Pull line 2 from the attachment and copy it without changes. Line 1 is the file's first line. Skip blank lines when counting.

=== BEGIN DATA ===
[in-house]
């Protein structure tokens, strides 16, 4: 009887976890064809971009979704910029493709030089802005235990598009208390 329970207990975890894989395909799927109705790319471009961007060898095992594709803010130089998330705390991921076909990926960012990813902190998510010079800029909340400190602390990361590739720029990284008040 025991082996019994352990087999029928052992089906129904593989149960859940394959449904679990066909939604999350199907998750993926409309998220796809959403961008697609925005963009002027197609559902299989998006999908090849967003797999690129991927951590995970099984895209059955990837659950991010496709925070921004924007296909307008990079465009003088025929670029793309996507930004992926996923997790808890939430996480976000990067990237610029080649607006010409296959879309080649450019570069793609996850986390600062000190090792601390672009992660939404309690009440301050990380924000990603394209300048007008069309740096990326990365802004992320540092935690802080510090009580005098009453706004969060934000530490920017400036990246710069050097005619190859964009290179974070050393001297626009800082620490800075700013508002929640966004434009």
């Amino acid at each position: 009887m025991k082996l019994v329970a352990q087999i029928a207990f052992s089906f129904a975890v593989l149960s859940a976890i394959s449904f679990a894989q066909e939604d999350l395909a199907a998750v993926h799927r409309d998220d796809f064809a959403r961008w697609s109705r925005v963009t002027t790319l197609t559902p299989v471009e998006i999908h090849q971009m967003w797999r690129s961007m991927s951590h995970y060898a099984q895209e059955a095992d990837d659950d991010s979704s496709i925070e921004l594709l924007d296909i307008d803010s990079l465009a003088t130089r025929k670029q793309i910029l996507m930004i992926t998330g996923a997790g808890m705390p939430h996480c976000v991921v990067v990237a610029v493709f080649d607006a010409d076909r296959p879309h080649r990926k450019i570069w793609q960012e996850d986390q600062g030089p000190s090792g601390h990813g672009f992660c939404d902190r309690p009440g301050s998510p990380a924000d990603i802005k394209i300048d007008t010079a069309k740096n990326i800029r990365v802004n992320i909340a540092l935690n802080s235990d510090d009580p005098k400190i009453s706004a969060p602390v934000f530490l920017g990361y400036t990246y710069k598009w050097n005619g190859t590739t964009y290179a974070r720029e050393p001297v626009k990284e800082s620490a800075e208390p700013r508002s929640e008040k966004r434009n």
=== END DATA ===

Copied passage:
């Protein structure tokens, strides 16, 4: 009887976890064809971009979704910029493709030089802005235990598009208390 329970207990975890894989395909799927109705790319471009961007060898095992594709803010130089998330705390991921076909990926960012990813902190998510010079800029909340400190602390990361590739720029990284008040 025991082996019994352990087999029928052992089906129904593989149960859940394959449904679990066909939604999350199907998750993926409309998220796809959403961008697609925005963009002027197609559902299989998006999908090849967003797999690129991927951590995970099984895209059955990837659950991010496709925070921004924007296909307008990079465009003088025929670029793309996507930004992926996923997790808890939430996480976000990067990237610029080649607006010409296959879309080649450019570069793609996850986390600062000190090792601390672009992660939404309690009440301050990380924000990603394209300048007008069309740096990326990365802004992320540092935690802080510090009580005098009453706004969060934000530490920017400036990246710069050097005619190859964009290179974070050393001297626009800082620490800075700013508002929640966004434009």